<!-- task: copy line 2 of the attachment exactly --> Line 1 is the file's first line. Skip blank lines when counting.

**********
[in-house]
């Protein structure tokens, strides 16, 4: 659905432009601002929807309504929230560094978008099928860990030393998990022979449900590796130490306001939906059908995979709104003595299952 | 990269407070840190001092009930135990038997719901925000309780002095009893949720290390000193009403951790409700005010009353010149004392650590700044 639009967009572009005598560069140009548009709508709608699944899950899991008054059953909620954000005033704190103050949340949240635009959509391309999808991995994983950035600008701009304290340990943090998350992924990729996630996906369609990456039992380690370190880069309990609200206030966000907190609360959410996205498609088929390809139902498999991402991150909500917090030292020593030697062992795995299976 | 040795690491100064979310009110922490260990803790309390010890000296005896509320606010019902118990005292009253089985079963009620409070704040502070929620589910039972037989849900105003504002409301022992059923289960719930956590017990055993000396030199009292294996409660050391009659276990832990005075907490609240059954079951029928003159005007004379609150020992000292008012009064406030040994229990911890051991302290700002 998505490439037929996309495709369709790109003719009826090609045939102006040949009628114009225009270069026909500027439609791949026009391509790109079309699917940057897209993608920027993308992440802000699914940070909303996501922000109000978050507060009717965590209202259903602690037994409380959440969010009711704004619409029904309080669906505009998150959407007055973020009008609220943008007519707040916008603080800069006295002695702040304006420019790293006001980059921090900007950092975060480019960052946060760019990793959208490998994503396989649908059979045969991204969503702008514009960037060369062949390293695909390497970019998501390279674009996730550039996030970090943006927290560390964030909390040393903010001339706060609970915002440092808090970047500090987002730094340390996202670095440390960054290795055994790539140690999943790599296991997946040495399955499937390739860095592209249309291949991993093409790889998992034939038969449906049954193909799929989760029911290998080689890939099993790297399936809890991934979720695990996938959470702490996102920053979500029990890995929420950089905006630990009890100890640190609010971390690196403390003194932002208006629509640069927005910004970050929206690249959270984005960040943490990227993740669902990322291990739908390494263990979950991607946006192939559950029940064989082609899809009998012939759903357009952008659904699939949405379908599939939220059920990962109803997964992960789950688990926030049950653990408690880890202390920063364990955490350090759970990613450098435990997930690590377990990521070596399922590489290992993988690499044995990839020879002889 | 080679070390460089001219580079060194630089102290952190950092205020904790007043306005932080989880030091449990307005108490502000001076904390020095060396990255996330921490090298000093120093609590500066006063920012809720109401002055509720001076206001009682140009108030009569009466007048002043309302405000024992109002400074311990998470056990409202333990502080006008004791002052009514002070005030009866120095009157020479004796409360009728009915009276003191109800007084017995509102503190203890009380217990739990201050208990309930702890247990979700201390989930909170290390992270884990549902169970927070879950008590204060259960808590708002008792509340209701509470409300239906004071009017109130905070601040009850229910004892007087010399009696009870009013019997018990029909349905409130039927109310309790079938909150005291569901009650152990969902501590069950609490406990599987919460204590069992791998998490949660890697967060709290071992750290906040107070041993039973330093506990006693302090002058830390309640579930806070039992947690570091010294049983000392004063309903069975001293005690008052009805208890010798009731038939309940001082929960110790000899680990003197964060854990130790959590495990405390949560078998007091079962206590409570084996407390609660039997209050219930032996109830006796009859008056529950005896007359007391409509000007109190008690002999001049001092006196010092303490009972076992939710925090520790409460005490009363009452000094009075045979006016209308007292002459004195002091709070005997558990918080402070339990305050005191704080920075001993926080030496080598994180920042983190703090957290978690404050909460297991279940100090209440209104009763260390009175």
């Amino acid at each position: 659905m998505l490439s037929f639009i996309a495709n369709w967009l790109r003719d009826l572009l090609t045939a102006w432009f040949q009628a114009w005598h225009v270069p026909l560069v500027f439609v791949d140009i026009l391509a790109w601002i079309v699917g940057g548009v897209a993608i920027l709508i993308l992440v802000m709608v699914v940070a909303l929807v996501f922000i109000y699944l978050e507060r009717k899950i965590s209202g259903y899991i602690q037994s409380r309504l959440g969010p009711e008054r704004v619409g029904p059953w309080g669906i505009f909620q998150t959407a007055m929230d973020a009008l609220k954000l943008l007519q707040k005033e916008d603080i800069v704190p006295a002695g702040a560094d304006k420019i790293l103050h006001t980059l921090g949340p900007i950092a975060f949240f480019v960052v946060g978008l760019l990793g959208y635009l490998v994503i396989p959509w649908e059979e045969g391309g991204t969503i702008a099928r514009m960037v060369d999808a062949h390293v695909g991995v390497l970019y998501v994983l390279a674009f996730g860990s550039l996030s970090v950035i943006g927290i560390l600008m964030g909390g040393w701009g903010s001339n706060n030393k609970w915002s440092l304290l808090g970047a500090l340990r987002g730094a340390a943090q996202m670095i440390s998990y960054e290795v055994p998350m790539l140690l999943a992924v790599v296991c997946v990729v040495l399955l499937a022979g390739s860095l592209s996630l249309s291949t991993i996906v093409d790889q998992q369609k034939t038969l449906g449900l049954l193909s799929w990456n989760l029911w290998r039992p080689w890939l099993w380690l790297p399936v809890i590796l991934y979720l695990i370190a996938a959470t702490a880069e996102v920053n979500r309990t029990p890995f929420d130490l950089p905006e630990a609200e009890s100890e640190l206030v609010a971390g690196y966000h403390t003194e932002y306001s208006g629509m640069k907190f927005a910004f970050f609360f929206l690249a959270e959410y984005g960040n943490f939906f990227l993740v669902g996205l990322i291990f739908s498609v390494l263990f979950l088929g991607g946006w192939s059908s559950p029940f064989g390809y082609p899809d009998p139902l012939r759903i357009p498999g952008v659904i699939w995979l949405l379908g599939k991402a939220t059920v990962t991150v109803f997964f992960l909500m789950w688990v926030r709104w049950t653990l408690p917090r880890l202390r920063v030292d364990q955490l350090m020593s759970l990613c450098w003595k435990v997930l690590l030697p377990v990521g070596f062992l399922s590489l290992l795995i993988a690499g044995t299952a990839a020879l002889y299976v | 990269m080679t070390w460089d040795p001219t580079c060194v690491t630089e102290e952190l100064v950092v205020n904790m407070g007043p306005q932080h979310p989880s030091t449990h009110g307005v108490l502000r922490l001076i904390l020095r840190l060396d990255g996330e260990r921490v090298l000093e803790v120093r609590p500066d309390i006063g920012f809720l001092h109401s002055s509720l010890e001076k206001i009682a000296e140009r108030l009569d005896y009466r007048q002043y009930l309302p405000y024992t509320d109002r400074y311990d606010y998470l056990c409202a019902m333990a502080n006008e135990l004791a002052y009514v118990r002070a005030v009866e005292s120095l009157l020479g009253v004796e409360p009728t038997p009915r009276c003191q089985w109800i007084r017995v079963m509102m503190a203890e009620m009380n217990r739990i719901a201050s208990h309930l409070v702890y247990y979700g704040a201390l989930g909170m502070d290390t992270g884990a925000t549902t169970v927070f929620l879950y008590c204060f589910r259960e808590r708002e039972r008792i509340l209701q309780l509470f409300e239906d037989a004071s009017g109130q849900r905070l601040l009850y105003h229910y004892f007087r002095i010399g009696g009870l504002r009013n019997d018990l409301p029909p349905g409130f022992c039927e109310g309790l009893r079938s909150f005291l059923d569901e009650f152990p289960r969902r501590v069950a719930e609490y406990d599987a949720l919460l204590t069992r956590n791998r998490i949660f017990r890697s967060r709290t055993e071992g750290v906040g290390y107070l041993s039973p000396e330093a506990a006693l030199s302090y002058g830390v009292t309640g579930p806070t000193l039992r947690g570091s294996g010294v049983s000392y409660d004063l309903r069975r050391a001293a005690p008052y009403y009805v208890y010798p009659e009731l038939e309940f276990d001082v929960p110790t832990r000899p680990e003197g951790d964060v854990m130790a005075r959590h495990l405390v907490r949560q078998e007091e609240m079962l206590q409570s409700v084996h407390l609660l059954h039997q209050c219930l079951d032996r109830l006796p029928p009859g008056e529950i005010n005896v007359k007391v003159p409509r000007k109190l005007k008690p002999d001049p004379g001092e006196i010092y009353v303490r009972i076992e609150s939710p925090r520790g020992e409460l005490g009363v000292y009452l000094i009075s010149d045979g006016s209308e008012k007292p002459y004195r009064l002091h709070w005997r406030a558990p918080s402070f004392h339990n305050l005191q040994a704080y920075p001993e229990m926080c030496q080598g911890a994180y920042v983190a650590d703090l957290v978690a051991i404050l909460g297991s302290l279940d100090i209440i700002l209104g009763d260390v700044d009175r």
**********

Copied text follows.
């Protein structure tokens, strides 16, 4: 659905432009601002929807309504929230560094978008099928860990030393998990022979449900590796130490306001939906059908995979709104003595299952 | 990269407070840190001092009930135990038997719901925000309780002095009893949720290390000193009403951790409700005010009353010149004392650590700044 639009967009572009005598560069140009548009709508709608699944899950899991008054059953909620954000005033704190103050949340949240635009959509391309999808991995994983950035600008701009304290340990943090998350992924990729996630996906369609990456039992380690370190880069309990609200206030966000907190609360959410996205498609088929390809139902498999991402991150909500917090030292020593030697062992795995299976 | 040795690491100064979310009110922490260990803790309390010890000296005896509320606010019902118990005292009253089985079963009620409070704040502070929620589910039972037989849900105003504002409301022992059923289960719930956590017990055993000396030199009292294996409660050391009659276990832990005075907490609240059954079951029928003159005007004379609150020992000292008012009064406030040994229990911890051991302290700002 998505490439037929996309495709369709790109003719009826090609045939102006040949009628114009225009270069026909500027439609791949026009391509790109079309699917940057897209993608920027993308992440802000699914940070909303996501922000109000978050507060009717965590209202259903602690037994409380959440969010009711704004619409029904309080669906505009998150959407007055973020009008609220943008007519707040916008603080800069006295002695702040304006420019790293006001980059921090900007950092975060480019960052946060760019990793959208490998994503396989649908059979045969991204969503702008514009960037060369062949390293695909390497970019998501390279674009996730550039996030970090943006927290560390964030909390040393903010001339706060609970915002440092808090970047500090987002730094340390996202670095440390960054290795055994790539140690999943790599296991997946040495399955499937390739860095592209249309291949991993093409790889998992034939038969449906049954193909799929989760029911290998080689890939099993790297399936809890991934979720695990996938959470702490996102920053979500029990890995929420950089905006630990009890100890640190609010971390690196403390003194932002208006629509640069927005910004970050929206690249959270984005960040943490990227993740669902990322291990739908390494263990979950991607946006192939559950029940064989082609899809009998012939759903357009952008659904699939949405379908599939939220059920990962109803997964992960789950688990926030049950653990408690880890202390920063364990955490350090759970990613450098435990997930690590377990990521070596399922590489290992993988690499044995990839020879002889 | 080679070390460089001219580079060194630089102290952190950092205020904790007043306005932080989880030091449990307005108490502000001076904390020095060396990255996330921490090298000093120093609590500066006063920012809720109401002055509720001076206001009682140009108030009569009466007048002043309302405000024992109002400074311990998470056990409202333990502080006008004791002052009514002070005030009866120095009157020479004796409360009728009915009276003191109800007084017995509102503190203890009380217990739990201050208990309930702890247990979700201390989930909170290390992270884990549902169970927070879950008590204060259960808590708002008792509340209701509470409300239906004071009017109130905070601040009850229910004892007087010399009696009870009013019997018990029909349905409130039927109310309790079938909150005291569901009650152990969902501590069950609490406990599987919460204590069992791998998490949660890697967060709290071992750290906040107070041993039973330093506990006693302090002058830390309640579930806070039992947690570091010294049983000392004063309903069975001293005690008052009805208890010798009731038939309940001082929960110790000899680990003197964060854990130790959590495990405390949560078998007091079962206590409570084996407390609660039997209050219930032996109830006796009859008056529950005896007359007391409509000007109190008690002999001049001092006196010092303490009972076992939710925090520790409460005490009363009452000094009075045979006016209308007292002459004195002091709070005997558990918080402070339990305050005191704080920075001993926080030496080598994180920042983190703090957290978690404050909460297991279940100090209440209104009763260390009175």